When the proviral LTR sequences from enriched CD4+ and CD21+ leukocyte populations derived from blood or PLN were examined, we observed that mutated virus was more commonly amplified than wild-type virus from the infected cats’ leukocyte subsets with the exception of cat 184 CD21+ leukocytes. Again, the most frequently mutated region of the LTR was determined to be the U3 region in both cell types of both compartments (Figure 4). The three most commonly amplified LTR mutations (G93A, C102A, T329G) were amplified from both blood-derived and PLN leukocytes. The proviral LTR was difficult to amplify from peripheral blood CD4+ cells at the late 274–290 wpi time point; this was not the case for lymph node-derived CD4+ cells collected in parallel. This is likely due to the marked depletion of CD4+ cells in the peripheral blood over the course of infection (cat 165 had 98 CD4 cells/μL) and the rarity of FIV-infected peripheral CD4+ cells (estimated to be 1 infected cell in 1000 CD4+ cells) [5,6]. There were multiple SNPs unique to PLN-derived leukocytes, though mutations shared between blood and PLN leukocytes were just as commonly amplified. A unique and interesting 52 base pair direct repeat insertion in the U3 region resulting in a duplication of the NF-1 and ATF TFBS and the TATA box was amplified from PLN-derived CD21+ leukocytes from cat 186 (Figure 5).
The 5′ aspect of the FIV gag segment was PCR amplified (~1000 bp), cloned and sequenced from unfractionated PLN-derived leukocytes of all four cats. Multiple SNPs and deletions were identified relative to the inoculating virus (Figure 6, GenBank submission 1890989). Mutations were identified in regions known to be important for efficient encapsidation, and within the matrix and capsid open reading frames. Mutations did not appear to occur more commonly in any particular region.

3.3. Promoter Functionality Assays

Our group previously demonstrated that the G93A LTR mutation within an AP-1 TFBS abolishes the basal promoter transcriptional activity, while the C102A mutation has no apparent effect on the promoter relative to the wild type sequence [4]. We sought to similarly characterize the effect of the T329G SNP and another unusual mutation detected from enriched blood-derived CD21+ leukocytes of cat 186 at 278 wpi, in which there was a 52 base pair direct repeat insertion in U3 of the LTR (Figure 5, GenBank submission 1890989). In transfected human fetal kidney cells (293T), the T329G mutation had no effect on basal promoter expression levels relative to the wild-type FIV LTR, while the 52 base pair inserted repeat significantly amplified FIV promoter expression above basal promoter expression (Figure 7).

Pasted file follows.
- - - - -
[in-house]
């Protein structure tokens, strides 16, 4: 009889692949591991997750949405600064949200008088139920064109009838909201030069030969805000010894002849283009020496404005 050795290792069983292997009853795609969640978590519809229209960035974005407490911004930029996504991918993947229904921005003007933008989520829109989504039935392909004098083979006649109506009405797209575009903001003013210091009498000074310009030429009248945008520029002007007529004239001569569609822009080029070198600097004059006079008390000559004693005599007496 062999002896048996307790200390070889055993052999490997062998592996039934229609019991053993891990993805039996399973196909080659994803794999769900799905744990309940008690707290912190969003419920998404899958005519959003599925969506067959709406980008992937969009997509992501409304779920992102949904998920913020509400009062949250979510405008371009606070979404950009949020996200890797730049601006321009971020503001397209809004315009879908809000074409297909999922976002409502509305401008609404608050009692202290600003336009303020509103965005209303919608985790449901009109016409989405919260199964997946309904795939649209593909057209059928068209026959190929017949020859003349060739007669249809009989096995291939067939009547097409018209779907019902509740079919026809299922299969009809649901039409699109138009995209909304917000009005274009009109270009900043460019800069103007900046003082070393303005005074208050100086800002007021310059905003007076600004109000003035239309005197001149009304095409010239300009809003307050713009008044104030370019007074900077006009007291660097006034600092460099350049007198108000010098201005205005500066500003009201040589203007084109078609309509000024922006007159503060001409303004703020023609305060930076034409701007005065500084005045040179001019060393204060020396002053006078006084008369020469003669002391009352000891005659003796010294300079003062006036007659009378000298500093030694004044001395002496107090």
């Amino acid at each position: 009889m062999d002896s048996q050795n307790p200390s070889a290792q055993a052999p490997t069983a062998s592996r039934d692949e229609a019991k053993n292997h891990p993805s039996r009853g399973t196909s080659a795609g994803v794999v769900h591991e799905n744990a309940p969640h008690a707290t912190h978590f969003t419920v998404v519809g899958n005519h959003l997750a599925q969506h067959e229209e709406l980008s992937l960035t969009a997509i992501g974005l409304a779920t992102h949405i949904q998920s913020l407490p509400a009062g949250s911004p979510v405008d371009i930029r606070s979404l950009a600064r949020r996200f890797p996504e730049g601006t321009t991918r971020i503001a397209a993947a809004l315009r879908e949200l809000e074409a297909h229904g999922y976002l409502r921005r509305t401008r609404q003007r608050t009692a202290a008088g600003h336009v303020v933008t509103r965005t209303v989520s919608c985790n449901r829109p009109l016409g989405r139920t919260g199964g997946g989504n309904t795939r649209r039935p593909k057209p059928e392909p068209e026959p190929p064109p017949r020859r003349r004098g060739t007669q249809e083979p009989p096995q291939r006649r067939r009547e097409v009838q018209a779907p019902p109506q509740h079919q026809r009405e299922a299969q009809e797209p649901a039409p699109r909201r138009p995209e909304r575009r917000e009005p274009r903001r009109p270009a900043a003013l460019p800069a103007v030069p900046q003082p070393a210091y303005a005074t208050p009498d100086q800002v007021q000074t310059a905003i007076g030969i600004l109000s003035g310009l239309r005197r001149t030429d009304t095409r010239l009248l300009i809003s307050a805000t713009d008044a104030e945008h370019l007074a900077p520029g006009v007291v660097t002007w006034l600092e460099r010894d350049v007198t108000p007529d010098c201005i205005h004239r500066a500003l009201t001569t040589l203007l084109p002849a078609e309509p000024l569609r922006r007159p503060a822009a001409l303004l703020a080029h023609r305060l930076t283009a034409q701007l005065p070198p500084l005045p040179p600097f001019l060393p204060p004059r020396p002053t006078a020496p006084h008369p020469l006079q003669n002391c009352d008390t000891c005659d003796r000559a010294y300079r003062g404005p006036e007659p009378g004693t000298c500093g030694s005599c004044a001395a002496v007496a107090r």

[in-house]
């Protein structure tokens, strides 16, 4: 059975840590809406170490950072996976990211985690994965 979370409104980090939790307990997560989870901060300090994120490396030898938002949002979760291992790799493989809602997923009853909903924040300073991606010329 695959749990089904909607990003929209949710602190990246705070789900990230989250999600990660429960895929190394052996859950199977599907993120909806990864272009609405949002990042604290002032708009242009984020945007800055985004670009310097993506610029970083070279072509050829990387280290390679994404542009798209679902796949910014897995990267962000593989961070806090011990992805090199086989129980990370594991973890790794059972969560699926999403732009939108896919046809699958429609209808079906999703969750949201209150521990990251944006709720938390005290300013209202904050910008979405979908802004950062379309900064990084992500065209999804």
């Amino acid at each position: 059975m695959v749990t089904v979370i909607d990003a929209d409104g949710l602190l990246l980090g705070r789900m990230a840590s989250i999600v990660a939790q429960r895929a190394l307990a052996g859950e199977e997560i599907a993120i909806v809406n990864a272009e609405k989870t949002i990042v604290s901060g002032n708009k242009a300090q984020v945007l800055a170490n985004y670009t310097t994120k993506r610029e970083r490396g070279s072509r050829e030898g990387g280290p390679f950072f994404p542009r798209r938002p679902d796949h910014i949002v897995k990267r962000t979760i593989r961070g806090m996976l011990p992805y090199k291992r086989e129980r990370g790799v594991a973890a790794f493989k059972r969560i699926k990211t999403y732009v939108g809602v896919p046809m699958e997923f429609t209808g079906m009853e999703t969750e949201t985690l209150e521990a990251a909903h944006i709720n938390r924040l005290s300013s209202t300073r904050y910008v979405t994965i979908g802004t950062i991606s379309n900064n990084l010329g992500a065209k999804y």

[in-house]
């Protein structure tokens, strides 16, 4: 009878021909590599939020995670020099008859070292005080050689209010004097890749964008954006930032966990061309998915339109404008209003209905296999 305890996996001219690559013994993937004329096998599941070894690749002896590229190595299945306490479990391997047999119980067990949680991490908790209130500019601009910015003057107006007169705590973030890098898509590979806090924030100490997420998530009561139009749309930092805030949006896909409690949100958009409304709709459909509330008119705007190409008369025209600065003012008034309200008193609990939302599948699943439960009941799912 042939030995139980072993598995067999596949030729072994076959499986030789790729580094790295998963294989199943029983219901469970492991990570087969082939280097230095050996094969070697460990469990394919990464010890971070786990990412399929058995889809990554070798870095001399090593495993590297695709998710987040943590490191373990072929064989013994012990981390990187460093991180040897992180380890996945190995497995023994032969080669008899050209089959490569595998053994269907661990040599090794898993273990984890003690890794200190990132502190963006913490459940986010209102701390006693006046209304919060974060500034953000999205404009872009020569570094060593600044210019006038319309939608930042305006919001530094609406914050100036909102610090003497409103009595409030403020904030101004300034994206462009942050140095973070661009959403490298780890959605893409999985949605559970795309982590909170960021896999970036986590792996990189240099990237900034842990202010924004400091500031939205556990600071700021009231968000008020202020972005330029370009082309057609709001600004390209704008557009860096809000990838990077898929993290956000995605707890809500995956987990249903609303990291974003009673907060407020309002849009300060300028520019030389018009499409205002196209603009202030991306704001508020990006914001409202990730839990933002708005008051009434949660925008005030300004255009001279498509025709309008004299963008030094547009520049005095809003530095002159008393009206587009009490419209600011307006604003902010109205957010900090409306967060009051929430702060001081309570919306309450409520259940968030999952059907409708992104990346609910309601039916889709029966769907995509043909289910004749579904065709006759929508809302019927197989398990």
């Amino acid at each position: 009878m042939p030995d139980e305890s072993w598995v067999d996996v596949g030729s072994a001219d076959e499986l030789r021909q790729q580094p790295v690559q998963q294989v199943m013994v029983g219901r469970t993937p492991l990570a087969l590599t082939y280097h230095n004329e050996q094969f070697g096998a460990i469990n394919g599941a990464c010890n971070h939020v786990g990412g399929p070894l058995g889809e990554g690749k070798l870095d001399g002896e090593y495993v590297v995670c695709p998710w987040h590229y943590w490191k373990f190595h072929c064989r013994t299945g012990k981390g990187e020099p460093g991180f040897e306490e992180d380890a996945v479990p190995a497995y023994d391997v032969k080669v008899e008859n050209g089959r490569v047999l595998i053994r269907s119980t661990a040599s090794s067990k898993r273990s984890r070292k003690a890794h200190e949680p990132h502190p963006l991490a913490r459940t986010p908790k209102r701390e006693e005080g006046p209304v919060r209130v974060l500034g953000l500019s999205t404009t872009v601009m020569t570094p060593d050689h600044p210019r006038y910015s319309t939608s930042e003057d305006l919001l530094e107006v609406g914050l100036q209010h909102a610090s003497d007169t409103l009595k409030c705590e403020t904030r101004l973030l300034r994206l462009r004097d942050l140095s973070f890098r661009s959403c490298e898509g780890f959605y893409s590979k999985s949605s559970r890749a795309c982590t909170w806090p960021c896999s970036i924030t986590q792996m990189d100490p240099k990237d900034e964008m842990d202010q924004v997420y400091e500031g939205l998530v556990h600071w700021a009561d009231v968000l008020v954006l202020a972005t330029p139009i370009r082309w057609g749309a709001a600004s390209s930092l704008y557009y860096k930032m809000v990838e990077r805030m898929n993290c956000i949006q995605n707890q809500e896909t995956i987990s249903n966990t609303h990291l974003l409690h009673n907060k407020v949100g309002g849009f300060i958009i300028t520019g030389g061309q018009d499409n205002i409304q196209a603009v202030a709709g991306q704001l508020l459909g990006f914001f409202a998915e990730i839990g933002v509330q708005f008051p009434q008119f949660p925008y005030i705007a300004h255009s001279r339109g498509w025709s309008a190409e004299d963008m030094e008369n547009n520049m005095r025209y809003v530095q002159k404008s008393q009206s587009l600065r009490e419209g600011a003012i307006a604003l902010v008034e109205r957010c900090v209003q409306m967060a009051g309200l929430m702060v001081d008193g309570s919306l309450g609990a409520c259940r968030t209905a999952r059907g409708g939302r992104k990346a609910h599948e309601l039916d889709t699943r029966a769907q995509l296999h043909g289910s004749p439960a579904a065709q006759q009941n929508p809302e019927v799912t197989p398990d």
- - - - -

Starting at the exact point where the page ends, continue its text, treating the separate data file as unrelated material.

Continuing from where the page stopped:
4. Discussion

In this study we demonstrated instability in the FIV proviral LTR and 5′ aspect of the gag region over time in the late asymptomatic phase, in spite of low cell-associated viral transcription in the peripheral blood in the first half of the study period and undetectable viral transcription in the second half. These findings are inconsistent with our hypothesis that asymptomatic FIV-infected cats would demonstrate persistent inactive viral transcription in the peripheral blood, and genomic stability of the integrated provirus. In fact, we demonstrated that these asymptomatic cats transitioned from a relatively quiescent but intermittently active viral replication status in the peripheral blood, to an inactive transcription status at around 220 wpi, and new mutations continued to arise in the proviral LTR sequence regardless of the viral activity status of the peripheral blood. This suggests either a level of ongoing viral replication below the level of detection in the peripheral blood, or alternatively, that ongoing viral replication occurs during the asymptomatic phase in solid tissue reservoir sites. Our research group has recently found evidence of the latter, that there is active viral replication occurring in the popliteal lymph node in the asymptomatic phase in spite of apparent peripheral blood latency [11]. However, we also recognize that due to the inherent limitations of the real-time PCR assay (1 × 10e3 copies/mL plasma) it is possible that replication is occurring in the peripheral blood below the level of detection of our assay. Previous investigations into the stability of the proviral LTR and gag regions by our group demonstrated minimal to no sequence variation between zero and 62 wpi [4]. These results are surprising, given that active viral replication was readily detectable in the peripheral blood (detectable plasma and cell-associated viral gag RNA) in the early infection stage. Perhaps proviral sequence variation was not detected in the early phase of infection because mutated variants were rare relative to a large proviral pool of the inoculating viral variant.